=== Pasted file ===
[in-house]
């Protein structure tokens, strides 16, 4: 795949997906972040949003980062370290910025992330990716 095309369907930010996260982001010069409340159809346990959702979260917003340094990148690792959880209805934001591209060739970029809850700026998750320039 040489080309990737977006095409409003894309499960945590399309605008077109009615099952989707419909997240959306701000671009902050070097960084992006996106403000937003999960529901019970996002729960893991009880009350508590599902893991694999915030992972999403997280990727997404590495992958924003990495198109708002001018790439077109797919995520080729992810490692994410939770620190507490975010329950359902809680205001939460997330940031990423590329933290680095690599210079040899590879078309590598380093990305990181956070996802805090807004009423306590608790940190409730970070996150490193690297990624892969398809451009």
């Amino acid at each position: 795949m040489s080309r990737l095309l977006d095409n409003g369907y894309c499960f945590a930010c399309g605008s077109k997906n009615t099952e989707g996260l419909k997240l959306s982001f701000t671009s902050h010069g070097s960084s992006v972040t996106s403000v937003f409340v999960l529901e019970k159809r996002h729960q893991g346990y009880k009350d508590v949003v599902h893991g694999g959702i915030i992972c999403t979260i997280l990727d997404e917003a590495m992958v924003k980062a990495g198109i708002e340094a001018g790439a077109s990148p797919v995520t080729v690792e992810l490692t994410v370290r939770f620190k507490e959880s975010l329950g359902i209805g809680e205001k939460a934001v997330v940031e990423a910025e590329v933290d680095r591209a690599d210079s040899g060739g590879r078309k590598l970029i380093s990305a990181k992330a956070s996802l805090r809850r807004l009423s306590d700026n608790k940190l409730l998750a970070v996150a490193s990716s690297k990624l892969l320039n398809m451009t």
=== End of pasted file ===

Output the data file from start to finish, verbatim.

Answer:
[in-house]
């Protein structure tokens, strides 16, 4: 795949997906972040949003980062370290910025992330990716 095309369907930010996260982001010069409340159809346990959702979260917003340094990148690792959880209805934001591209060739970029809850700026998750320039 040489080309990737977006095409409003894309499960945590399309605008077109009615099952989707419909997240959306701000671009902050070097960084992006996106403000937003999960529901019970996002729960893991009880009350508590599902893991694999915030992972999403997280990727997404590495992958924003990495198109708002001018790439077109797919995520080729992810490692994410939770620190507490975010329950359902809680205001939460997330940031990423590329933290680095690599210079040899590879078309590598380093990305990181956070996802805090807004009423306590608790940190409730970070996150490193690297990624892969398809451009």
């Amino acid at each position: 795949m040489s080309r990737l095309l977006d095409n409003g369907y894309c499960f945590a930010c399309g605008s077109k997906n009615t099952e989707g996260l419909k997240l959306s982001f701000t671009s902050h010069g070097s960084s992006v972040t996106s403000v937003f409340v999960l529901e019970k159809r996002h729960q893991g346990y009880k009350d508590v949003v599902h893991g694999g959702i915030i992972c999403t979260i997280l990727d997404e917003a590495m992958v924003k980062a990495g198109i708002e340094a001018g790439a077109s990148p797919v995520t080729v690792e992810l490692t994410v370290r939770f620190k507490e959880s975010l329950g359902i209805g809680e205001k939460a934001v997330v940031e990423a910025e590329v933290d680095r591209a690599d210079s040899g060739g590879r078309k590598l970029i380093s990305a990181k992330a956070s996802l805090r809850r807004l009423s306590d700026n608790k940190l409730l998750a970070v996150a490193s990716s690297k990624l892969l320039n398809m451009t």